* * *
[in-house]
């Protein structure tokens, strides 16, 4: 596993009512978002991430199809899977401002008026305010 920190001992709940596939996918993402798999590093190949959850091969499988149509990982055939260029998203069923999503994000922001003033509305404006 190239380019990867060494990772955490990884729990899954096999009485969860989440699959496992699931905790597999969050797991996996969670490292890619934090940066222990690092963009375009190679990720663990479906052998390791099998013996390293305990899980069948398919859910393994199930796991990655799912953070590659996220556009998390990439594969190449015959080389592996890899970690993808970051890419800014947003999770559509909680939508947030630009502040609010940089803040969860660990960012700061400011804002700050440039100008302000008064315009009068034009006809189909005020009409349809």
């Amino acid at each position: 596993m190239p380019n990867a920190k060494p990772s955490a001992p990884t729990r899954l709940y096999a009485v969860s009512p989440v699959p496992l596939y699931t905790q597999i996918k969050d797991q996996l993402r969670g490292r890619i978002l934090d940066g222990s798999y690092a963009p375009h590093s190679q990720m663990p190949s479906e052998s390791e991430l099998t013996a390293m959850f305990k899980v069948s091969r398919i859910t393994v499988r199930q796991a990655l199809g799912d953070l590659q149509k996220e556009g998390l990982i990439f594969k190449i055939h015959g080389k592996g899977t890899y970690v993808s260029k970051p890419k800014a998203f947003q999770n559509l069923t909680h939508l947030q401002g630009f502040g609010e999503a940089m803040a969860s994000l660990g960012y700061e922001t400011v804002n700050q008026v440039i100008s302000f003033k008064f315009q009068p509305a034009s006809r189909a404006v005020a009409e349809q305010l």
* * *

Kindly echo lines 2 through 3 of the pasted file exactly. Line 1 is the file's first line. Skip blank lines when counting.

């Protein structure tokens, strides 16, 4: 596993009512978002991430199809899977401002008026305010 920190001992709940596939996918993402798999590093190949959850091969499988149509990982055939260029998203069923999503994000922001003033509305404006 190239380019990867060494990772955490990884729990899954096999009485969860989440699959496992699931905790597999969050797991996996969670490292890619934090940066222990690092963009375009190679990720663990479906052998390791099998013996390293305990899980069948398919859910393994199930796991990655799912953070590659996220556009998390990439594969190449015959080389592996890899970690993808970051890419800014947003999770559509909680939508947030630009502040609010940089803040969860660990960012700061400011804002700050440039100008302000008064315009009068034009006809189909005020009409349809």
């Amino acid at each position: 596993m190239p380019n990867a920190k060494p990772s955490a001992p990884t729990r899954l709940y096999a009485v969860s009512p989440v699959p496992l596939y699931t905790q597999i996918k969050d797991q996996l993402r969670g490292r890619i978002l934090d940066g222990s798999y690092a963009p375009h590093s190679q990720m663990p190949s479906e052998s390791e991430l099998t013996a390293m959850f305990k899980v069948s091969r398919i859910t393994v499988r199930q796991a990655l199809g799912d953070l590659q149509k996220e556009g998390l990982i990439f594969k190449i055939h015959g080389k592996g899977t890899y970690v993808s260029k970051p890419k800014a998203f947003q999770n559509l069923t909680h939508l947030q401002g630009f502040g609010e999503a940089m803040a969860s994000l660990g960012y700061e922001t400011v804002n700050q008026v440039i100008s302000f003033k008064f315009q009068p509305a034009s006809r189909a404006v005020a009409e349809q305010l």